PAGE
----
10 Tips to Follow
Falling for a phishing scam can be no only embarrassing, but a true danger to your organization and confidential information. Anyone who uses the Internet must know how deal with them.
You’ve been hearing about phishing scams for years, and probably think that only gullible people fall for these obvious security hacks. However, even CEOs fall for them, and there may come a day when you fall for one, too.
Phishing attacks are increasingly sophisticated and becoming more difficult to spot. How can you avoid getting caught in the net of a phishing scam?
Phishing Scams Defined
There are several types of phishing attacks. In general, they include any type of fraudulent activity that attempts to steal personal information using the Internet. Attacks from ID theft of personal passwords, personally identifiable information, credit card numbers and more take place daily in mass quantities around the world.
The term phishing started with hackers, who historically used “ph” instead of “f” in typing, and is one of the key ways that cybercriminals are able to trick people into giving out sensitive data. Phishing attacks can come via pop-up messages on websites that aren’t secure, or via emails asking for personal information. It’s important that you maintain the tightest security posture when checking email, browsing on social media sites, or surfing the Web.
Between WannaCry and the latest ransomware attack dubbed Petya, these hacker-led appeals for Bitcoin and other non-traceable currencies are happening around the world with increasing frequency—and with devastating consequences. Hospitals, financial institutions and even airports are being targeted as high-return targets.
The common theme is a seemingly innocuous pop-up letting users know their files have been encrypted. The next message tells them how to pay the ransom to the hackers, who (supposedly) will unlock the code once the money arrives. Global security concerns caused by ransomware are increasing. These attacks have the potential to shut down a business when they can’t function without their data.
Your Employees Are an (Unintentional) Threat to Security.
It may seem that your employees are intentionally causing problems when they continue to fall for phishing scams, even with repeated training. However, are they just complacent or is there a real issue? The truth is, the majority of employees are reactive, and expect that any messages that find their way to a corporate inbox have already been vetted through rigorous security protocols.
The frightening fact is that while nearly 10 percent of phishing scams can lead to a data breach, most employees aren’t on a constant lookout for threats. Plus, there’s an overwhelming ignorance about the security dangers on unsecured public WiFi, over email, on the Web and even on the phone. Threat actors are upping their game–And stressed, overworked business people simply may not stop to think about the dangers of clicking on that pop-up for free or deeply-discounted pizza.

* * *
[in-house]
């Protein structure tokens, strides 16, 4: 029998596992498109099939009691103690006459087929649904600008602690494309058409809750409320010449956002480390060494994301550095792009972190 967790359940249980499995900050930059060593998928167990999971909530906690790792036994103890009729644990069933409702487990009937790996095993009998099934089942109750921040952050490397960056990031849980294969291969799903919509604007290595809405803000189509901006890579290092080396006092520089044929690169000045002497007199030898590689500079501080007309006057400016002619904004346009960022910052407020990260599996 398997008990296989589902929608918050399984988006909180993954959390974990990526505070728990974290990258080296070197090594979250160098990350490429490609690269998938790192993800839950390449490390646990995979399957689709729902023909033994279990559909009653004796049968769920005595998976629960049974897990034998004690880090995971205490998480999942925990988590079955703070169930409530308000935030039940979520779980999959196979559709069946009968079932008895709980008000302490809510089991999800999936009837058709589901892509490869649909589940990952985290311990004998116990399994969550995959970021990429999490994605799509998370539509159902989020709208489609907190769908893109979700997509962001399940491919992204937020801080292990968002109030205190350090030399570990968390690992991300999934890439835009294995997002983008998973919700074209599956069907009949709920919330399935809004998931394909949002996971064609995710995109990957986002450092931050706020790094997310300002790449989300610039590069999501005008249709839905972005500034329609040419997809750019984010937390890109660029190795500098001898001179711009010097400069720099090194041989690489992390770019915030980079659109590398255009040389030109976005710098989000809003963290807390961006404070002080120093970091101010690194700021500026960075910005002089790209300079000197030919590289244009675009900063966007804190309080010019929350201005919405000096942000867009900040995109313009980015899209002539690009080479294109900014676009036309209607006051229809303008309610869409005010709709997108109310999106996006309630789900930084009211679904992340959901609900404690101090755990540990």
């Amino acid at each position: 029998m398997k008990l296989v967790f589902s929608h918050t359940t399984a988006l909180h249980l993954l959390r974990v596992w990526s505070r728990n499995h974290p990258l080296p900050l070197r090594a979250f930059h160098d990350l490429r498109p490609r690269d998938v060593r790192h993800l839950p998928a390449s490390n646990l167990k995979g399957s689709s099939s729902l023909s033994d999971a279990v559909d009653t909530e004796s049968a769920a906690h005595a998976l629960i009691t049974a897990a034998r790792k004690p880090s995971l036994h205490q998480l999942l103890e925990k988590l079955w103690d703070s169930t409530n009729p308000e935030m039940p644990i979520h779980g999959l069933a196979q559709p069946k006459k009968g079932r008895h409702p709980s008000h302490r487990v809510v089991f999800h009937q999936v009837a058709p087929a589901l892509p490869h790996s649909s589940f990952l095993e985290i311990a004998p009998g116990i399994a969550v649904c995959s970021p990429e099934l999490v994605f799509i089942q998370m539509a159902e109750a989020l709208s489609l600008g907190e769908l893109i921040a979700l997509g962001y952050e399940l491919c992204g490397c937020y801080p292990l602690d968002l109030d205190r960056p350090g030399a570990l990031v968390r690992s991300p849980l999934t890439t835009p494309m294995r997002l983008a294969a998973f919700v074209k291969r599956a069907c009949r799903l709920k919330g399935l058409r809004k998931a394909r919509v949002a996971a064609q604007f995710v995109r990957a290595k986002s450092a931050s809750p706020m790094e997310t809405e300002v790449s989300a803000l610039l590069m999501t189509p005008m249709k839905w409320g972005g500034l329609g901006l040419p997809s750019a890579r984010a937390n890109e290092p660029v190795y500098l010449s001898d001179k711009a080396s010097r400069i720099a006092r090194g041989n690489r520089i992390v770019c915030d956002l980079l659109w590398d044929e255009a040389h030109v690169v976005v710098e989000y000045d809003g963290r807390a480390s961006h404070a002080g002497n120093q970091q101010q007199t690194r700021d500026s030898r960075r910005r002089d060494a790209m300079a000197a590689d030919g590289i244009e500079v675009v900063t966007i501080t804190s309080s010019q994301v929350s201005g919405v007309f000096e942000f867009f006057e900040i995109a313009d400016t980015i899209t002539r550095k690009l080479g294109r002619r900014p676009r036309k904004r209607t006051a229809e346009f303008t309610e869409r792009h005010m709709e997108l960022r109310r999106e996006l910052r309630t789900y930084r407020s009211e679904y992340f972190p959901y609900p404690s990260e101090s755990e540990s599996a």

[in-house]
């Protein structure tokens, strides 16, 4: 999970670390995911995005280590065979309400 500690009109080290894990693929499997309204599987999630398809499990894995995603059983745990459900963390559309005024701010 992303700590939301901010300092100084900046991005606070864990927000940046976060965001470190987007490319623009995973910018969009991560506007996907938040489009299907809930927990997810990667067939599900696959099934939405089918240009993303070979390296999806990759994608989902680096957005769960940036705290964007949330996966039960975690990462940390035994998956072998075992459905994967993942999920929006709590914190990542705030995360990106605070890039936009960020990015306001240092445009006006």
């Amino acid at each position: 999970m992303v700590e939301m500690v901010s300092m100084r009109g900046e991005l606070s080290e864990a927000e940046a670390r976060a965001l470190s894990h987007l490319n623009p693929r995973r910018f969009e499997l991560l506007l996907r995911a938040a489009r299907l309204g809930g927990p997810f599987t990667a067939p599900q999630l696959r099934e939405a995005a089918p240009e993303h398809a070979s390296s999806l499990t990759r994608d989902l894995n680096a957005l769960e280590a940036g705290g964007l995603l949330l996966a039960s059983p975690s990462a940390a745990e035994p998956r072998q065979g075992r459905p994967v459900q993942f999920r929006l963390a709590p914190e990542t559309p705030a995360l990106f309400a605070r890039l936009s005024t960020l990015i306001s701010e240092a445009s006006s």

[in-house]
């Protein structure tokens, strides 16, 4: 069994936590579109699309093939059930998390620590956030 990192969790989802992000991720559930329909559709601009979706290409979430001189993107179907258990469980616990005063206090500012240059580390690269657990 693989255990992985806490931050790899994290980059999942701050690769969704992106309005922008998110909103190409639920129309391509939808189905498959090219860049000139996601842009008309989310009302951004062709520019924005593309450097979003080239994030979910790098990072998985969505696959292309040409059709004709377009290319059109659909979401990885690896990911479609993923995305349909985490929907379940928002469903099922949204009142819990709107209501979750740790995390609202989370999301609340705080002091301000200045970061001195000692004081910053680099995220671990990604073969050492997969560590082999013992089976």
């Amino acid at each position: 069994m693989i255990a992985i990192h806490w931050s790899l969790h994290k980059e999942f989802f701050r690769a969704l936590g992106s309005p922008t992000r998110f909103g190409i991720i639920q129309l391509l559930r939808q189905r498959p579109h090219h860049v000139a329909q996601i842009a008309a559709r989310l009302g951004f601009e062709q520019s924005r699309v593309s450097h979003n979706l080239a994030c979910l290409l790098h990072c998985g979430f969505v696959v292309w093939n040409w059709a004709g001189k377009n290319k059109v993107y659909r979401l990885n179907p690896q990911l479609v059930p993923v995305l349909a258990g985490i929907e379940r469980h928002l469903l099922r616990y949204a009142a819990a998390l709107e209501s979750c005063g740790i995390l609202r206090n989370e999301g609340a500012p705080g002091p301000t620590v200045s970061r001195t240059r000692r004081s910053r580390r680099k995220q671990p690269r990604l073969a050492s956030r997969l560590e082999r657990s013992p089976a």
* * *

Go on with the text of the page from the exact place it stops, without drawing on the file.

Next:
10 Anti-Phishing Tips
It’s getting tougher to avoid phishing attacks simply because they don’t look as “fishy” or fake as they used to. Today’s hackers are smart and subtle, and they’re constantly honing their craft in the hopes of getting more people to take a bite out of what they’re offering. Here are some tips that IT professionals suggest to stay safe:
- Beware of banner ads, especially those offering gifts that are too good to be true.
- Never share personal information from a link clicked in an email. Stick to the phone or a website that you proactively navigated to over a secure connection.
- Be cautious when receiving a non-personalized email from an individual you only know slightly, and that asks you to open an attachment or share information.
- Don’t post personal details on social media. Hackers always look for information about where you work, your habits, friends and family members.
- Monitor your banking and other financial activity at all times to ensure you catch any identity theft before it gets out of hand.
- If you have the slightest question about whether activity is suspicious or not, report it to your IT service provider or technical team.
- Bump up spam filters to their max settings. Yes, you will likely miss a few emails from friendly sources, but you’re more likely to block criminal activity with tighter security settings.
- Tell your teams to refrain from providing company or personal information to an inbound caller.
- Ensure that your systems have all the latest software updates and security patches.
- Keep passwords updated and require complex passwords for all systems.
Promoting cybersecurity awareness at your organization can go a long way towards keeping phishing attacks from taking hold. Want to learn more about cybersecurity and how to stop phishing attacks in their tracks? Contact CTC Networks at (615) 550-0020 or via email firstname.lastname@example.org. Our security professionals will work with you to ensure your software is always up to date, and that all avenues for digital entry to your network are protected.